“Financial planning today has become less associated with any product or investment type at all and far more associated–as it should be–with individual investor planning and investor needs,” notes Averitt. While Raymond James is a large firm, it is unique in the way in which advisors can work with the firm. They can be full-time employees or affiliate as independent professionals, as financial planners or as brokers, and there are several degrees of affiliation they can choose.
Through the bull market that started in 1982, Alan Greenspan’s appointment as Chairman of the Federal Reserve, the “Black Monday” market crash in 1987, Gulf War I, the ’90 to ’91 recession, a drop in real estate prices, the tech bubble, and record heights for the DJIA, Nasdaq, and the S&P 500, financial planning moved ahead. In 1985, the CFP Board was founded. In 1987, the CFP Board recognized 20 universities that offered registered programs for financial planners. Today, the CFP Board reports that there are more than 190 colleges and universities offering 300 registered programs for planners. In 2007, CFP certificants will need a bachelor’s degree.
The Road Ahead
“I’ve been impressed with the singular dedication of the FPA to build and support the mark and particularly their dedication to creating the next generation of financial planners,” says Coombs. What investors want most, he says, is a “trusted relationship with an individual, not a Web site or a big presence on the television screen. If they can find that trusted relationship, they hold onto that, tightly. The clients we’ve lost over the years–which haven’t been many–are those that we accepted without having done a financial plan for, they had just hired us to be asset managers. We just don’t lose clients that we have this trusted relationship with, and we’re not unique in that, it’s system-wide.” Coombs adds, “that’s what you ought to focus all of your time and attention on–building and maintaining that trusted relationship. We spend 90% of our time focusing on minutiae–asset management and taxes–which obviously we’ve got to know something about, but the thing our clients are looking for is that trusted relationship.”
Coombs has long been an enthusiastic proponent of mentoring new planners to bring them along in the profession. “Just as I believe that our practices are strengthened by one-on-one relationships with our clients, the profession is strengthened by one-on-one relationships with new people coming into the profession. It’s a lonely world out there [for those] trying to get started. It’s hard to find a comfortable environment [in which] to try your wings.” Coombs was also responsible for a group called the “Rat Pack.” During an FPA Retreat, a young planner, Paul Fain, talked about all the help he got from his father’s friends while he was taking over his father’s practice after his dad, P. Kemp Fain, Jr., had died. “He referred to us as the rats in the barn–if you follow the rats in the barn, they’ll always lead you to where the food is. I thought ‘Why not create a Rat Pack?’ to help all the Paul Fains that are coming up,” says Coombs. They created an “ad-hoc, amorphous group” in which, to qualify as a mentor, your age and years of CFP practice must add up to 65 or higher, and you must be willing to commit five acts of mentorship each year. “In response to that, Aaron Coates created the NextGen group; he originally called them ‘the Mouseketeers’ but he caught a lot of flak for that. [It's] for those under 35 with less than three years of experience–so it’s the mirror image of the Rat Pack. We’re trying to get the FPA to develop a database of the group so that when somebody wants a mentor they can search the database of those Rat Pack-ers.” He says the FPA Residency program is a great program, and Bridge the Gap also is very successful.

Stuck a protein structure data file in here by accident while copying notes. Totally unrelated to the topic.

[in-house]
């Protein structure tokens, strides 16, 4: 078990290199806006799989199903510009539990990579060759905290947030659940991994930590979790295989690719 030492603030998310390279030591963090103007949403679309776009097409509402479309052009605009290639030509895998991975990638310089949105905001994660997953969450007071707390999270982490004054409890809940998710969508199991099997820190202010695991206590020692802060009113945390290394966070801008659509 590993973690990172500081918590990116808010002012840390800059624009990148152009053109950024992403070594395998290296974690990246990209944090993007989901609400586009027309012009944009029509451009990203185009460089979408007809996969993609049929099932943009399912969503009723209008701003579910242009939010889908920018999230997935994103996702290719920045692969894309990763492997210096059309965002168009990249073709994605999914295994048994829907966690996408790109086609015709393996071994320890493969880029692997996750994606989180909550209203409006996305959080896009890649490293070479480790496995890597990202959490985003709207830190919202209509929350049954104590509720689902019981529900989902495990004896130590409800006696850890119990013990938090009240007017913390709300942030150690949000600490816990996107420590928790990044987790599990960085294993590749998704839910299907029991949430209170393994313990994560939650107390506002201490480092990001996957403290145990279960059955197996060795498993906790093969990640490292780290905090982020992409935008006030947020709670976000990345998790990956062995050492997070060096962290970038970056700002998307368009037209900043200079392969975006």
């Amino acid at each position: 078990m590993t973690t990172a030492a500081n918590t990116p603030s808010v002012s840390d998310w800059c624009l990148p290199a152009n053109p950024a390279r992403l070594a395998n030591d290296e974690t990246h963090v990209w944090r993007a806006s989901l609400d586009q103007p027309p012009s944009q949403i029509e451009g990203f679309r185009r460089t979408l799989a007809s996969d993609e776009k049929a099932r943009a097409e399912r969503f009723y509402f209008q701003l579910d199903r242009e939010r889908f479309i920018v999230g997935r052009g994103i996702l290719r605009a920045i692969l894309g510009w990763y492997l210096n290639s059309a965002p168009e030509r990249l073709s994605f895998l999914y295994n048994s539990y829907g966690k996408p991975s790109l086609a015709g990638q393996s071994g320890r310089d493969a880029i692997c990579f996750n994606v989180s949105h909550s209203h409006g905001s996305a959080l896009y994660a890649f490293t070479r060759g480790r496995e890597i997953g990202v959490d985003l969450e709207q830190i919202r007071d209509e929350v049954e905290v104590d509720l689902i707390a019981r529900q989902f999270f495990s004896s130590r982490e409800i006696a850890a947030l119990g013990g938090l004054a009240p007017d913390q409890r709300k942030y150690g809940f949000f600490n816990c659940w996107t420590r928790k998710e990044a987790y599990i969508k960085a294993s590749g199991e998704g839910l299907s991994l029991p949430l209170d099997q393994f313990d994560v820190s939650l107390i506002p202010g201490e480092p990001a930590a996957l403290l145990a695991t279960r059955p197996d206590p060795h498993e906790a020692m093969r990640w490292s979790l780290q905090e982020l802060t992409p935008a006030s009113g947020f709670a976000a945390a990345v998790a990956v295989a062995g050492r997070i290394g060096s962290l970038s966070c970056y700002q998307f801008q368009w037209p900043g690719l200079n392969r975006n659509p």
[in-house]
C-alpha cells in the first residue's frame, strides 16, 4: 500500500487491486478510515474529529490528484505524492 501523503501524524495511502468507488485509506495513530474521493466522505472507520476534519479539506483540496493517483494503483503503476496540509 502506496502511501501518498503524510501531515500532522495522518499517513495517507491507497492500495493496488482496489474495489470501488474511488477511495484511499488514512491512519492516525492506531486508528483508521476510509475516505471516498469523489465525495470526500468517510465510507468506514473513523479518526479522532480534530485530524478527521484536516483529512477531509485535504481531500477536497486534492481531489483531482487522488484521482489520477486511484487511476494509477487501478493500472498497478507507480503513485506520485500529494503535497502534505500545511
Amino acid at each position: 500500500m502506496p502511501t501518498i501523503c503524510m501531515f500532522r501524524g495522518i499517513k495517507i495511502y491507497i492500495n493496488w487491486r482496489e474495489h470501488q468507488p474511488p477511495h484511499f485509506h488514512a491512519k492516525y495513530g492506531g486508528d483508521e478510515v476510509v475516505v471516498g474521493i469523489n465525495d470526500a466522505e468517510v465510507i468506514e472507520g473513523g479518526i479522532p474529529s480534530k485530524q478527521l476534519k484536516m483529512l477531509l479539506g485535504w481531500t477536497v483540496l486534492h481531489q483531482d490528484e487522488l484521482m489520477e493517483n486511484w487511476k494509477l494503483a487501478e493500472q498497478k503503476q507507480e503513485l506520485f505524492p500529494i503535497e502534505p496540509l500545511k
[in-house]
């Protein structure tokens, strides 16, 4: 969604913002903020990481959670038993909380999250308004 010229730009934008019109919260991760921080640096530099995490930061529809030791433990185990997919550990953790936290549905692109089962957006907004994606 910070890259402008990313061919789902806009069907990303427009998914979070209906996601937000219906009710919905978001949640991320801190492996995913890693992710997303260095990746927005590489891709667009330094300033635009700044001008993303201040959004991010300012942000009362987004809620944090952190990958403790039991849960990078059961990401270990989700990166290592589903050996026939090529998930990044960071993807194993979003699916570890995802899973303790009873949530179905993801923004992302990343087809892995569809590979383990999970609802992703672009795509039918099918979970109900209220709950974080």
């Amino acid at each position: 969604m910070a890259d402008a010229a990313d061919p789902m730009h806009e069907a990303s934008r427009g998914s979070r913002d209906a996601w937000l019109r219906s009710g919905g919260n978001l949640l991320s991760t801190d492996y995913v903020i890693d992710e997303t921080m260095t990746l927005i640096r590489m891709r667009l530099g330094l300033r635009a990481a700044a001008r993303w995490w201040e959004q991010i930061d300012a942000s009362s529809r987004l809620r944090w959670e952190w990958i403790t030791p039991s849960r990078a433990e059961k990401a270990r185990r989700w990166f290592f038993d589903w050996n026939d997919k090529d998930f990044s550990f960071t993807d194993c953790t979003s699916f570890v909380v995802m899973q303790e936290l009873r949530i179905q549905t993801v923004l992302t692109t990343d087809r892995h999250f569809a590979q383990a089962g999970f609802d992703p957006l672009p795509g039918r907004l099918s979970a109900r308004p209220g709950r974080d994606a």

As for financial planning in the future, Coombs believes it will be driven by both “individual people who develop a love and affection” for planning, as well as a trend toward larger firms. “To the extent that they don’t lose their trusted relationship ties with their clients, I think they will be successful.” Coombs feels that there will be an ebb and flow of planning at the wirehouses, and “each flow will create a larger client base for those of us who operate the old-fashioned way.”
From Averitt’s point of view, one area that has completely changed financial planning is technology. “When I started doing financial planning, we were sitting with calculators and it could take months to do a financial plan. It was an arduous, lengthy process, fraught with opportunity for human error, and very difficult to update.” That is very different from how planning is done today, he notes, and as technology continues to evolve, it will enable planners to be efficient, able to serve more clients, in a more timely and thoughtful way, even as the margins of the business may decline.
For Averitt, the bottom line, is that no matter how well you make an investment plan, no investment plan is certain to work, “but the financial planning process always works, so if you engage in a financial planning process, you’ll get back on track. If you focus your investing based around investor objectives and goals, that is a better process to achieve investors’ goals than to chase market averages. Goal-directed investing will deliver the results to the investor.”
Sources: European Central Bank; Federal Reserve; Federal Home Mortgage Corp.; Financial Planning History White Paper; Certified Financial Planner Board of Standards; Lipper, Inc.; National Bureau of Economic Research; State Street; Texas Tech University; TheStreet.com; U.S. Dept. of Commerce/BEA; U.S. Dept. of Labor; U.S. Treasury.
Staff Editor Kate McBride can be reached at firstname.lastname@example.org.